The amount of rest needed after a sprained ankle depends on the severity of your injury. A mild sprain might not prevent you from walking—but it will be painful. Using crutches for a few days can help. For more severe injuries, crutches might be required for several weeks.

  • How can you tell if your ankle is sprained?

    A sprained ankle causes pain, swelling, and often bruising. You might also have numbness or tingling, and your ankle can feel "weak."

6 Sources
Verywell Health uses only high-quality sources, including peer-reviewed studies, to support the facts within our articles. Read our editorial process to learn more about how we fact-check and keep our content accurate, reliable, and trustworthy.
  1. American Academy of Orthopaedic Surgeons. Sprained ankle.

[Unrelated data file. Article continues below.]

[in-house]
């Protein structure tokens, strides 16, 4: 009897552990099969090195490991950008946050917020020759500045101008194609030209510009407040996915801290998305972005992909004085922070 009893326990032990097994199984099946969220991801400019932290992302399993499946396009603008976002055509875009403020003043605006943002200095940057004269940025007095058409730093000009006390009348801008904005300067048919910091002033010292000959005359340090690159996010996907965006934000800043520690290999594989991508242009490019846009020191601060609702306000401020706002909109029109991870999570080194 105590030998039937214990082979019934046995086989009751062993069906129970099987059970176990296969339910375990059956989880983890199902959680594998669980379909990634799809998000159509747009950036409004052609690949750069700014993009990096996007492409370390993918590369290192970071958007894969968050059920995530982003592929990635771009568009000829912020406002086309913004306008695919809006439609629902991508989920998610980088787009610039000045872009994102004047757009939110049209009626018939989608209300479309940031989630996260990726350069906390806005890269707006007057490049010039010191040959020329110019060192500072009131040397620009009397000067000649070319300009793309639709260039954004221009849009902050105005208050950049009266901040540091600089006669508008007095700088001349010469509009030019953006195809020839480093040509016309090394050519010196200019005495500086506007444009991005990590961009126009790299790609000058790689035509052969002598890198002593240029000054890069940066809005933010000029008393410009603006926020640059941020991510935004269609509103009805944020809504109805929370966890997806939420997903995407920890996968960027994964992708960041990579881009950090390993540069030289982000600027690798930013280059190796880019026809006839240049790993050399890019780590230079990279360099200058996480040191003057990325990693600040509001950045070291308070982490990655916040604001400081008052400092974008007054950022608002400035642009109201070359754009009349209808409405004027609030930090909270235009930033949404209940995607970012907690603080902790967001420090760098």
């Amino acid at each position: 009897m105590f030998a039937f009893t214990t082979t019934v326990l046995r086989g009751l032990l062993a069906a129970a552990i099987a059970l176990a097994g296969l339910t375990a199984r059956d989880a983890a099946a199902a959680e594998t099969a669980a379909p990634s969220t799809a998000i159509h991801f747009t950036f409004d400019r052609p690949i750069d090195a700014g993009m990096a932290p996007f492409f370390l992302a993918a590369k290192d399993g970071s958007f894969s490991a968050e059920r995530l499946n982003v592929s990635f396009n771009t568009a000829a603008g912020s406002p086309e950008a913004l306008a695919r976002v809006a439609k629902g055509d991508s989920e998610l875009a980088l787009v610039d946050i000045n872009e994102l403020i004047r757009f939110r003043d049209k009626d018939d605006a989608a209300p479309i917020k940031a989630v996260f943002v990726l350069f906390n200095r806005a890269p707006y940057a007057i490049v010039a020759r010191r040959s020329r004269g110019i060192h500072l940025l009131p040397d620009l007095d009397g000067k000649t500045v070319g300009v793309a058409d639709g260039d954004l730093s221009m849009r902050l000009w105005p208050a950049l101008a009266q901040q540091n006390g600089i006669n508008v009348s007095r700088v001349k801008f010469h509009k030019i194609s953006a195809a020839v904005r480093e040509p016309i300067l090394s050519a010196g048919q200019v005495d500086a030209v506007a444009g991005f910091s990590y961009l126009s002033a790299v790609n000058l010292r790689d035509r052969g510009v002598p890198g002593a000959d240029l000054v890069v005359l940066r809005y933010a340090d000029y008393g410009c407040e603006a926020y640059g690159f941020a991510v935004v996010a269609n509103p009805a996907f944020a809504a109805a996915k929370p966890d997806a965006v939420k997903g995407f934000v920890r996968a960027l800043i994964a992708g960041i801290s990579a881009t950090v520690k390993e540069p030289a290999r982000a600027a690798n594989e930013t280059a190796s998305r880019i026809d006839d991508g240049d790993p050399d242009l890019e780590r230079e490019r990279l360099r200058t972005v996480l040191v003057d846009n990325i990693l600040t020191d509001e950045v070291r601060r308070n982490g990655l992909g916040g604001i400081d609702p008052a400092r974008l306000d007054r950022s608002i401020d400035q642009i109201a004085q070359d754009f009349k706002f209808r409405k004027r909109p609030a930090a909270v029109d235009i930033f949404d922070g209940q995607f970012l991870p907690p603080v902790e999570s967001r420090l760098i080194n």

2. University of Michigan Health. Sprained ankle: using a compression wrap.

  3. Rushing J. Wrapping an ankle with an elastic compression bandageNursing. 2009;39(12):12. doi:10.1097/01.NURSE.0000365013.85622.5e

  4. Performance Health Academy. Ankle sprain kinesiology taping technique.

  5. Tran K, Argáez C. External supports for the treatment of ankle sprain: a review of clinical effectiveness. Canadian Agency for Drugs and Technologies in Health; 2020.

  6. American Academy of Family Physicians. Ankle sprains.

By Aubrey Bailey, PT, DPT, CHT
Aubrey Bailey is a physical therapist and professor of anatomy and physiology with over a decade of experience providing in-person and online education for medical personnel and the general public, specializing in the areas of orthopedic injury, neurologic diseases, developmental disorders, and healthy living.